07/29/2012 06:18 EDT | Updated 09/28/2012 05:12 EDT

London Olympics 2012 Day 2: Canada Wins First Medal, 3 Records Fall (PHOTOS)


LONDON - Canada claimed its first medal on an entertaining Day 2 of the London Olympics that saw three world records fall and a man lift three times his own weight.

Emilie Heymans and Jennifer Abel won bronze in the women's synchronized three-metre springboard on Sunday, giving Canada the fast start it wanted in London.

Heymans made Olympic history in the process. The 30-year-old from St. Lambert, Que., became the first female diver and first Canadian summer Olympian to win a medal at four straight Games.

"I couldn't have ever imagined diving in four Games, or being in this position at 30," Heymans said.

The early medal took pressure off Canada's Olympic team, which was looking to start strong out of the gate after not winning a medal at the 2008 Beijing Games until the eighth day. The result caught the attention of Prime Minister Stephen Harper, who congratulated the duo in a statement.

"Across the country we watched as you competed, and our hearts filled with pride as you won a place on the Olympic podium, the first one for Canada in these Games," he said.

It was a good day for the host country as well. Britain won a silver in the women's road race and bronze in the women's 400 freestyle swimming event.

Michael Phelps won his 17th career medal, but it might not have been the colour he and his teammates wanted. The Americans were upset in the final of the men's 4x100 freestlye relay, finishing second to France. The Australian team, thought to be the biggest threat to Phelps, Ryan Lochte and the star-studded U.S. crew, failed to win a medal.

Two world records in the pool fell Sunday. Dana Vollmer of the United States won the 100-metre butterfly in 55.98 seconds beating the old record of 56.06 seconds held by Sweden's Sarah Sjostrom.

Later, Cameron van der Burgh of South Africa finished the men's 100 breaststroke in 58.46 seconds, denying Japan's Kosuke Kitajima an Olympic threepeat. The previous record of 58.58 was held by Australia's Brenton Rickard.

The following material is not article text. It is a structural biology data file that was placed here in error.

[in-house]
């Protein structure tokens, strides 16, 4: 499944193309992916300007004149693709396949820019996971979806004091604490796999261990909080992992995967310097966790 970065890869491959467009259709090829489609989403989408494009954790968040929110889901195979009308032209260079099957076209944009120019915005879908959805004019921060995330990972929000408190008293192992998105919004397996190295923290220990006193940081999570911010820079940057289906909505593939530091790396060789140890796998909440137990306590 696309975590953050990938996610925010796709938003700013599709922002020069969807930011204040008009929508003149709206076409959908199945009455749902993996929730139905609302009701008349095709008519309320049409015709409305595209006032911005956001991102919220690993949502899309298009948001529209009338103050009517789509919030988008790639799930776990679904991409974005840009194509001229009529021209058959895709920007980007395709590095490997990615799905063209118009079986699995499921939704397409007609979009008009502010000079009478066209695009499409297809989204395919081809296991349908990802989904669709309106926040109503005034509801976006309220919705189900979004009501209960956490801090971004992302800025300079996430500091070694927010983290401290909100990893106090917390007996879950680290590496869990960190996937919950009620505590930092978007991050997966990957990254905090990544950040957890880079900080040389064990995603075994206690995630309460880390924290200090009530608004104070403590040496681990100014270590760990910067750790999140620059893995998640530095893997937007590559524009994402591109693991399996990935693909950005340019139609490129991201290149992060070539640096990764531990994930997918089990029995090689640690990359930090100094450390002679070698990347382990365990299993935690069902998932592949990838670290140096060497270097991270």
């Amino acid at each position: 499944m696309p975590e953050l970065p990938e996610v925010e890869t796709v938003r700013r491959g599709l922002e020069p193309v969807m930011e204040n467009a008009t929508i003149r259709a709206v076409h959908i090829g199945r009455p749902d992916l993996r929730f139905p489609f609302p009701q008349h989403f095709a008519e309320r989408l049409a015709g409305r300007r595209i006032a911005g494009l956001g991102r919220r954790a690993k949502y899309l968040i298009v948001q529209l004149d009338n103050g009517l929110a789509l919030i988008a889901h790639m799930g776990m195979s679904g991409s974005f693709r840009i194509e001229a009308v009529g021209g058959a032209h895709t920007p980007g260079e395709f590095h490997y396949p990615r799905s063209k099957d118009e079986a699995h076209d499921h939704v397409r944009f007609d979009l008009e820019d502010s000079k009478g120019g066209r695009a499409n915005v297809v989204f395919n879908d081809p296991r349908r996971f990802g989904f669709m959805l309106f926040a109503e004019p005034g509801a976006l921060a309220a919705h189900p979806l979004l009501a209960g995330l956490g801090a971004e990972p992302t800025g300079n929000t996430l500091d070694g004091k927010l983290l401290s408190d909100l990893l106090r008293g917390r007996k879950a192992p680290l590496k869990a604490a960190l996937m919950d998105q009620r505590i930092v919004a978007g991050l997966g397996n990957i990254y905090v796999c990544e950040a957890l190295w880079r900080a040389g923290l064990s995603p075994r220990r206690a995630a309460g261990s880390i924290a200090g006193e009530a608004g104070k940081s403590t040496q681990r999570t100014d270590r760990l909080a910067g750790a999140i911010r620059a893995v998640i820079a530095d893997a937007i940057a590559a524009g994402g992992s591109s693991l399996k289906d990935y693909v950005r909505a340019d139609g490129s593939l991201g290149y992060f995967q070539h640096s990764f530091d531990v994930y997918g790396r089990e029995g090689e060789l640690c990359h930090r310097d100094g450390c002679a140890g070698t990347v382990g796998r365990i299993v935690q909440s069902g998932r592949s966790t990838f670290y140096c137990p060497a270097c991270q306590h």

Women's weightlifter Zulfiya Chinshanlo broke the first record of the day. The 19-year-old from Kazakhstan won the gold medal in the women's 53-kilogram category by lifting 131 kilograms in her second attempt, beating her own record by one kilogram.

In men's weightlifting, North Korea's Om Yun Chol joined an exclusive group of weightlifters who have lifted three times their body weight in the clean and jerk.

The 20-year-old Om cleared 168 kilograms in the clean and jerk in the men's 56-kilogram category — and immediately gave all the credit to late North Korean leader Kim Jong Il.

"How can any man possibly lift 168kg? I believe the great Kim Jong Il looked over me," Om was quoted as saying by the Olympic News Service.

Britain's famously chaotic weather made an appearance Sunday, playing havoc with the women's road cycling race and postponing several tennis matches, including Canadian star Milos Raonic's Olympic debut.

British police have also been busy early at these Games. Officials said police arrested 182 activists on bicycles who tried to breach the Olympic Park's security cordon during the Games' opening ceremony.

Police confirmed that a 35-year-old Portuguese man, a 34-year-old Italian man and a 51-year-old man from east London will appear in court accused of public order offences.

Meanwhile, Scotland Yard said eight people have been charged with attempts to illegally resell London Olympics tickets, including seats at Friday's opening ceremony.

After two days of competition, China leads the medal standings with 12 (six gold, four silver, two bronze). The United States is second with 11 (three gold, five silver, three bronze) and Italy continues its impressive early showing with seven (two gold, three silver, two bronze).

Canada won't be in contention for any medals in Day 3 of the Games, but the women's basketball team will be in action, along with Raonic and several swimmers.

CORRECTION: This article previously stated Emilie Heymans and Jennifer Abel won a gold medal. In fact, they claimed bronze.

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